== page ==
The most expensive entertainment on the planet


Mbombela Stadium in Nelspruit, South Africa. Host to four FIFA World Cup matches.

We’ve spoken recently about what an expensive party the FIFA World Cup is.  Contrary to many erroneous ‘studies’, the event is not an economic benefit but a net cost to the economy and a drag on prosperity.  It is enough of a fraud already when the likes of Grant Thornton along with government claim the tournament will boost GDP growth and aid in much needed economic development, but it really gets bad when government tries to move the competition into the more provincial areas to achieve a short cut to rural or small town development. 

And so it happens that the far-flung Nelspruit and Polokwane will be host cities…ah, ok, host villages, during the FIFA 2010 World Cup. 

Here are some quick numbers: 

Together the Mbombela stadium in Nelspruit and the Peter Mokaba stadium in Polokwane cost R1.4 billion.  A total of 8 matches will be played at these stadiums (4 at each). Australia v Serbia, Italy v New Zealand, Korea DPR v Cote d’Ivoire, and Honduras v Chile in Nelspruit (horribly low-profile matches), and in Polokwane France v Mexico, Greece v Argentina, Algeria v Slovenia, and Paraguay v New Zealand (a marginally better offering). 

So that’s 8 matches of 90 minutes each, or a total of 720 minutes of football, for R1.4 billion. 

That’s just under R2 million per minute of on-field action. 

Given the low profile nature of most of the matches at these stadiums getting anywhere near filling them will be a tall order.  Expect lots of free or near-free tickets to be given away to locals closer to the time.  Banking on an average of 20,000 paying spectators per match (maybe optimistic but possible in the 40,000 seaters) forking out on average about R250 per ticket leaves SA Inc. about 97% short of covering pure infrastructure expenditures, let alone the additional running costs of the stadiums during the match events. 

Many will argue that this is a simplistic view because the stadiums will be used over and over again in the future.  Well, of course they will, their municipal owners, or any private consortiums courageous enough to buy the ‘assets’ off municipal hands, will sweat blood to find enough events to make any smattering of a return on investment.  Alas, the South African hinterland is not exactly a Mecca for packed-to-the-rafters U2 stadium concerts and there’s only so many international football fixtures you can hold at these stadiums before the other 47.5 million South African’s feel a little left out.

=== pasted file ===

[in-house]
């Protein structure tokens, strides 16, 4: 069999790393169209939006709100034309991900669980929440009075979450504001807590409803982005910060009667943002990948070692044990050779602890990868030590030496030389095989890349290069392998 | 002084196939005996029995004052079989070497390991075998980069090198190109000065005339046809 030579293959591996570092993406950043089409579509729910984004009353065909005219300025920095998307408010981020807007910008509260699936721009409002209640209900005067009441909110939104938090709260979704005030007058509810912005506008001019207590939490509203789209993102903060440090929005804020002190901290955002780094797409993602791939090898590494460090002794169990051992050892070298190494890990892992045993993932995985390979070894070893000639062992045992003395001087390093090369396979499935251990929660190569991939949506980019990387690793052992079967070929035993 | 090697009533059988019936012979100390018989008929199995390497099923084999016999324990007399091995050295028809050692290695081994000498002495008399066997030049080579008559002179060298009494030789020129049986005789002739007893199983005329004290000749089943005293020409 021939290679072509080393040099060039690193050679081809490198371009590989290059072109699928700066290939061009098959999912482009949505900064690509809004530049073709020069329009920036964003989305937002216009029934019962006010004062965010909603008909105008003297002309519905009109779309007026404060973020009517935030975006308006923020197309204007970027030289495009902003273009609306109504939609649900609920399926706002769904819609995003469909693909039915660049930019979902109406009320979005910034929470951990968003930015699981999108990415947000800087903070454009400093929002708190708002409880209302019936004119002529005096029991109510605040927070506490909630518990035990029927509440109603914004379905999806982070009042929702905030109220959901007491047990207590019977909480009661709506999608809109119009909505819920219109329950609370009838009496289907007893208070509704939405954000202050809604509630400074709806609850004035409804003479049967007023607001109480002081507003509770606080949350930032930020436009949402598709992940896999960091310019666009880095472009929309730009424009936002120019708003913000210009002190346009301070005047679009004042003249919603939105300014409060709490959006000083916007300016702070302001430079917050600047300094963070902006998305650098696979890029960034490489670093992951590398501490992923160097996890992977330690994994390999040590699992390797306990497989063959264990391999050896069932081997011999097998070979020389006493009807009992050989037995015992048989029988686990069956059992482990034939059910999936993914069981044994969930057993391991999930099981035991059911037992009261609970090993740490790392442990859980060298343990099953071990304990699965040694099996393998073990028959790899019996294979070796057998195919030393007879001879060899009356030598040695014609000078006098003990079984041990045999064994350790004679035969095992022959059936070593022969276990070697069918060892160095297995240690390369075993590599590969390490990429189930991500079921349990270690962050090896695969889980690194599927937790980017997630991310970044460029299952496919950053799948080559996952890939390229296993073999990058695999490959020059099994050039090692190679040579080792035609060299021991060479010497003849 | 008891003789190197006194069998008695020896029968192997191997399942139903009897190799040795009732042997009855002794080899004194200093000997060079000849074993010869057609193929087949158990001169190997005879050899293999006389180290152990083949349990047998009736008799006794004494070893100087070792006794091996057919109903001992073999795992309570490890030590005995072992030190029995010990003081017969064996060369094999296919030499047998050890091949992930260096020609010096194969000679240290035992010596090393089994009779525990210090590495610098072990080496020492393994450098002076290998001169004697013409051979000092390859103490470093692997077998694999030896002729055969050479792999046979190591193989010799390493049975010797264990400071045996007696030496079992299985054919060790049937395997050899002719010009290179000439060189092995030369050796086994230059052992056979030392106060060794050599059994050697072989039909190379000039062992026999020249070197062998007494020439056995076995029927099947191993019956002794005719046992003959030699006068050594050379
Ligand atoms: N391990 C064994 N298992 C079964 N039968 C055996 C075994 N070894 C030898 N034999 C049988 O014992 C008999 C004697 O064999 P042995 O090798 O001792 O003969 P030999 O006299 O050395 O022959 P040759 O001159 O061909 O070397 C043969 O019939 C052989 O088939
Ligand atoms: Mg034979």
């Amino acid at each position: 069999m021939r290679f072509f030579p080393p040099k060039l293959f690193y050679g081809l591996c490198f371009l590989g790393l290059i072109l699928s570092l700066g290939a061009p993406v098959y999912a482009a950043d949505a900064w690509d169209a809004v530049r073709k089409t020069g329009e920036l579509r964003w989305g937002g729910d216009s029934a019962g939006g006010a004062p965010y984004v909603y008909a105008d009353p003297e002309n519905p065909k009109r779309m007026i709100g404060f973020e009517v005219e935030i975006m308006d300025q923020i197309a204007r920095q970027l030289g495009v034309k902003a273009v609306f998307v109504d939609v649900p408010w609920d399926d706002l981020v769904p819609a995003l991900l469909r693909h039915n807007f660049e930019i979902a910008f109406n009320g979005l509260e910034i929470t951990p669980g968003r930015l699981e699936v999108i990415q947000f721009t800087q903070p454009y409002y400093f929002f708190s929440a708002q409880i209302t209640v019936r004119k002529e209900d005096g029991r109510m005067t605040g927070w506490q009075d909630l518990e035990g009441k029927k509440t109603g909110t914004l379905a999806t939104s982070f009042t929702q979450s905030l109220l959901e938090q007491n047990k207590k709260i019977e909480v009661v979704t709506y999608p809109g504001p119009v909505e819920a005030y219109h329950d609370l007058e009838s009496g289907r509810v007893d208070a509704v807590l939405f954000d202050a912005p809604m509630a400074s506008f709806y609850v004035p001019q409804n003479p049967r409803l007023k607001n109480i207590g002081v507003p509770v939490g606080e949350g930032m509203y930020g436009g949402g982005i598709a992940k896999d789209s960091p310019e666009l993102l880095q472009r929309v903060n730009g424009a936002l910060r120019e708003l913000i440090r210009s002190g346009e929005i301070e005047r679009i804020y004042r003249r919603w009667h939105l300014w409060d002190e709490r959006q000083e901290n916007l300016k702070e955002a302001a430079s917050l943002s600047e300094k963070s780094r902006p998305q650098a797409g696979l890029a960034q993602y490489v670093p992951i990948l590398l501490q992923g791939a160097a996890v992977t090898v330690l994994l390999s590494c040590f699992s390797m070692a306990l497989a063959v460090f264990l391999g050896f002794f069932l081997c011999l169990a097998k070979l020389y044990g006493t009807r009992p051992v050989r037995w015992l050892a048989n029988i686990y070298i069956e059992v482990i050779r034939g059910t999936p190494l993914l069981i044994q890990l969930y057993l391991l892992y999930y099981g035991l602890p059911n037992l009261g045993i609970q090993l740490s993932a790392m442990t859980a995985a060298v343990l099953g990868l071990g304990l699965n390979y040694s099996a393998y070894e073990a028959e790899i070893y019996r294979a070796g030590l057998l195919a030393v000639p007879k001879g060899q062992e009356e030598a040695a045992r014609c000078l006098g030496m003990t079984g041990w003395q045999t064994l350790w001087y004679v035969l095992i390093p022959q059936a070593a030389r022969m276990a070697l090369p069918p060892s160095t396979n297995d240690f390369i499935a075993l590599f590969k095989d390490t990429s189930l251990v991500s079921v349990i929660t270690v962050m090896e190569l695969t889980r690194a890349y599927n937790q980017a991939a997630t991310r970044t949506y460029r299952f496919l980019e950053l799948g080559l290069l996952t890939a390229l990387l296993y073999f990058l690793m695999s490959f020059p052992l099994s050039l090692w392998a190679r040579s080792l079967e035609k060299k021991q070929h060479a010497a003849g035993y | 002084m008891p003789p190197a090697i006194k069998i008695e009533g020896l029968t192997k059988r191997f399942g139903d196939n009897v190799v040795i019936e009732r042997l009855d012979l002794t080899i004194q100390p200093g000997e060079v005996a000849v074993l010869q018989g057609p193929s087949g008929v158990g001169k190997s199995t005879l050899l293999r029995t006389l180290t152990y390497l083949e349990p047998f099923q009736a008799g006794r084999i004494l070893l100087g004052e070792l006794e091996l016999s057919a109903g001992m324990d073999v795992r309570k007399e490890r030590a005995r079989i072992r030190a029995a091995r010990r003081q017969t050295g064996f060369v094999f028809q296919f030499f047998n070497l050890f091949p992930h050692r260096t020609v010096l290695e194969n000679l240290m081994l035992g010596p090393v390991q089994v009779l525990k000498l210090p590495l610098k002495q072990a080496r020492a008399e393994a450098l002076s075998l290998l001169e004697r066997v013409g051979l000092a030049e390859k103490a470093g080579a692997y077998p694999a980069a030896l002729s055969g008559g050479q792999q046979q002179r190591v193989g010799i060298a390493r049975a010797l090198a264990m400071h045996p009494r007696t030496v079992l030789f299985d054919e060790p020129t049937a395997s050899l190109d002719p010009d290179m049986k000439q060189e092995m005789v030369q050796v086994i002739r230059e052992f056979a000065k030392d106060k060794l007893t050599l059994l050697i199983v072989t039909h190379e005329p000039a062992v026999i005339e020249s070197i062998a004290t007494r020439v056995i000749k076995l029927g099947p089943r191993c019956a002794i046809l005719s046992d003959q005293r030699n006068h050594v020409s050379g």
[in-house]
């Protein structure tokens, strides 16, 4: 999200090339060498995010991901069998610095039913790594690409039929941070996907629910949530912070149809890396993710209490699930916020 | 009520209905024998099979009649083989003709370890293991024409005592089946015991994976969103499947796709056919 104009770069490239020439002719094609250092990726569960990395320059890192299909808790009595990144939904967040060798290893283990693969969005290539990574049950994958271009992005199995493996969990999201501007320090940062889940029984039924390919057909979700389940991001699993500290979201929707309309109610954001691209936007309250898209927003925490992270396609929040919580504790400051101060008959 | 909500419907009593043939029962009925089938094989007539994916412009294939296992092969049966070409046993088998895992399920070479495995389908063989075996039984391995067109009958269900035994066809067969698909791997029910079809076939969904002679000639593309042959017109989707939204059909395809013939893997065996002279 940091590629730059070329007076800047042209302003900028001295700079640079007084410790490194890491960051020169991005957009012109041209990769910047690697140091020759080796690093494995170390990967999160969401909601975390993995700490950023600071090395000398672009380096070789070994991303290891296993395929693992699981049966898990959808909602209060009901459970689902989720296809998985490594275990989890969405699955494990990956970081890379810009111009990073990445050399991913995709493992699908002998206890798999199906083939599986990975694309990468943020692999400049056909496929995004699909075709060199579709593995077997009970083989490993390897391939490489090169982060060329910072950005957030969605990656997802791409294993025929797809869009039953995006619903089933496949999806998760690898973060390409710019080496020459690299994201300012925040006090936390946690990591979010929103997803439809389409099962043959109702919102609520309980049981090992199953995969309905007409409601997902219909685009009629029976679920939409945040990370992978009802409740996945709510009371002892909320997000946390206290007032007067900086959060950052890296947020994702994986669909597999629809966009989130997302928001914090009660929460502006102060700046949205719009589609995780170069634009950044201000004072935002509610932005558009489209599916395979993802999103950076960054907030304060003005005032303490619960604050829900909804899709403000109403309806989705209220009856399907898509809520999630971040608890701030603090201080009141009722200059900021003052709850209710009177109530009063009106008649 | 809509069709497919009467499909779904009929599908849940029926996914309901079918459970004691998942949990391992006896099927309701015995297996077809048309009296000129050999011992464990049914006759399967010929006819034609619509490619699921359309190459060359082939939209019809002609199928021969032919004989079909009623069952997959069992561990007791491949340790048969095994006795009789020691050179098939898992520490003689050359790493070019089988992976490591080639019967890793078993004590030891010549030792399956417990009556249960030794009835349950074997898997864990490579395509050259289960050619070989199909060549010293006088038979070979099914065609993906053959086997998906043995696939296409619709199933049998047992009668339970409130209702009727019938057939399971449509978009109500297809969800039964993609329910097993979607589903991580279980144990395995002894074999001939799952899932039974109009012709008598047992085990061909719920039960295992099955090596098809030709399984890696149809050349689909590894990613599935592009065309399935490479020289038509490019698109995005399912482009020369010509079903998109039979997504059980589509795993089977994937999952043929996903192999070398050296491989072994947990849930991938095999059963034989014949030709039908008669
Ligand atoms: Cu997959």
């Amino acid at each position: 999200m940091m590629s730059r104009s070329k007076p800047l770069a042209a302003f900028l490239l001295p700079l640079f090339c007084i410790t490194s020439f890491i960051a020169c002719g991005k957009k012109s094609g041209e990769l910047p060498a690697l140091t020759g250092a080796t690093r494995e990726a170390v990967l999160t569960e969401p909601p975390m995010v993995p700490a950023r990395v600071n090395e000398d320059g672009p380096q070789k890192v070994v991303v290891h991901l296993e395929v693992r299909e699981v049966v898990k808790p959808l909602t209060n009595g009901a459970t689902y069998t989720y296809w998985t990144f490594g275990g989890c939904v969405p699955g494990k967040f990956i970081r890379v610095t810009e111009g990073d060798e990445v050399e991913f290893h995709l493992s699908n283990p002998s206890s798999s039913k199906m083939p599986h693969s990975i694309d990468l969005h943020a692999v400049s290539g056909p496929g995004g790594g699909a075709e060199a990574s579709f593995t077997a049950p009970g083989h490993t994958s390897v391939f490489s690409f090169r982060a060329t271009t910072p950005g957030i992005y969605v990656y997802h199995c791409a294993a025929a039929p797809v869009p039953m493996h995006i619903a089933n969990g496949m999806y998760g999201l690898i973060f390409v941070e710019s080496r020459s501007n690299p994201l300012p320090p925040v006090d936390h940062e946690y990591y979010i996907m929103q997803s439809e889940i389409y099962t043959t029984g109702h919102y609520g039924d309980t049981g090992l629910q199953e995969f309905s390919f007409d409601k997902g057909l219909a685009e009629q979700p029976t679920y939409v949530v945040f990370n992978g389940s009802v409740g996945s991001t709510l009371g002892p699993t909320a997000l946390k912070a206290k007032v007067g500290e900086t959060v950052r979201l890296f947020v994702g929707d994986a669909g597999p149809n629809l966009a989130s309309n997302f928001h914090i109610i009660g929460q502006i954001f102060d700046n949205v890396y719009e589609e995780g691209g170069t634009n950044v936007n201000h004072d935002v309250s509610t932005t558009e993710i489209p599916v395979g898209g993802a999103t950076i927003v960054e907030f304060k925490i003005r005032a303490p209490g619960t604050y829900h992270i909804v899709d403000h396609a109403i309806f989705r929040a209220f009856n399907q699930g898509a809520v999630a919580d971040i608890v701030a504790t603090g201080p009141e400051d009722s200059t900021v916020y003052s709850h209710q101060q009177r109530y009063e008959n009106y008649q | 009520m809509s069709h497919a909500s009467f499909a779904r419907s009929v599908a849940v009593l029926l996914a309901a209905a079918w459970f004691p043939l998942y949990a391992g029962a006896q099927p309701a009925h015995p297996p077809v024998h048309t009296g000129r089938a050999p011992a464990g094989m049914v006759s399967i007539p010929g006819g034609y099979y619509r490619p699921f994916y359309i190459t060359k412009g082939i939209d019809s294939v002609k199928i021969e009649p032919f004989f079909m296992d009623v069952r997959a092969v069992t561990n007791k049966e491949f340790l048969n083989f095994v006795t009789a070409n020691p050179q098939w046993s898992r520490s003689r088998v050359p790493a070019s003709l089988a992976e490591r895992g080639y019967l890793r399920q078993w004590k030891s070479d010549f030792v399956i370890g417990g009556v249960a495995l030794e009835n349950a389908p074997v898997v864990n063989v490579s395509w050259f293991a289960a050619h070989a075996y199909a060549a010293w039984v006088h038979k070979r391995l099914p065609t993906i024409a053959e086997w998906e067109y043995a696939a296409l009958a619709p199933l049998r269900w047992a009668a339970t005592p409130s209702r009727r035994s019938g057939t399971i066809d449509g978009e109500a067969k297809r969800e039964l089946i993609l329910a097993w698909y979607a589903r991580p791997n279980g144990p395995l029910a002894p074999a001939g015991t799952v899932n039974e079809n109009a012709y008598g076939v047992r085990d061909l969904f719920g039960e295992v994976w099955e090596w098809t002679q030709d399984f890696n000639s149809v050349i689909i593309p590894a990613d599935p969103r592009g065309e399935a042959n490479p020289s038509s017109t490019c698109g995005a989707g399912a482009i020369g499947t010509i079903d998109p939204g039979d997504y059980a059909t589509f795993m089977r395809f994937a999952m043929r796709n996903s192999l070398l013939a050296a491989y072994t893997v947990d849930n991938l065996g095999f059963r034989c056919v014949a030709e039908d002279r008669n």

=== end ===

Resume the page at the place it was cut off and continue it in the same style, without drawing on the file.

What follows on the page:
Meanwhile the running costs will keep mounting year in year out.  Staff, ground staff, maintenance, management etc. 

It has become regarded as almost unpatriotic to criticise the preparations for the World Cup.  But in this case, blind optimism and more than a sprinkling of Keynesian nonsense is the enemy of economic wisdom in what, we cannot forget, is still a very poor country.  I’m excited about the FIFA 2010 World Cup, but the level of wastage has been sad.  Add to the sorry tales above a R400 million dud in Rustenburg and a totally superfluous (albeit beautiful) R3.5 billion stadium in Durban. 

Durban has the perfectly adequate Kings Park a chip ‘n a put away from the newly constructed architectural eye-candy that is Moses Mabhida.  At a tiny fraction of the cost Kings Park could have been turned from a 55,000 seater into a 70,000 seater by barely breaking a sweat.  Instead SA Inc. paid R3,500 million for 650 minutes of World Cup fiesta. 

That’s about R5.5 million per minute.  Now that’s what I call expensive entertainment. 

Those penalty shoot-outs better be good.

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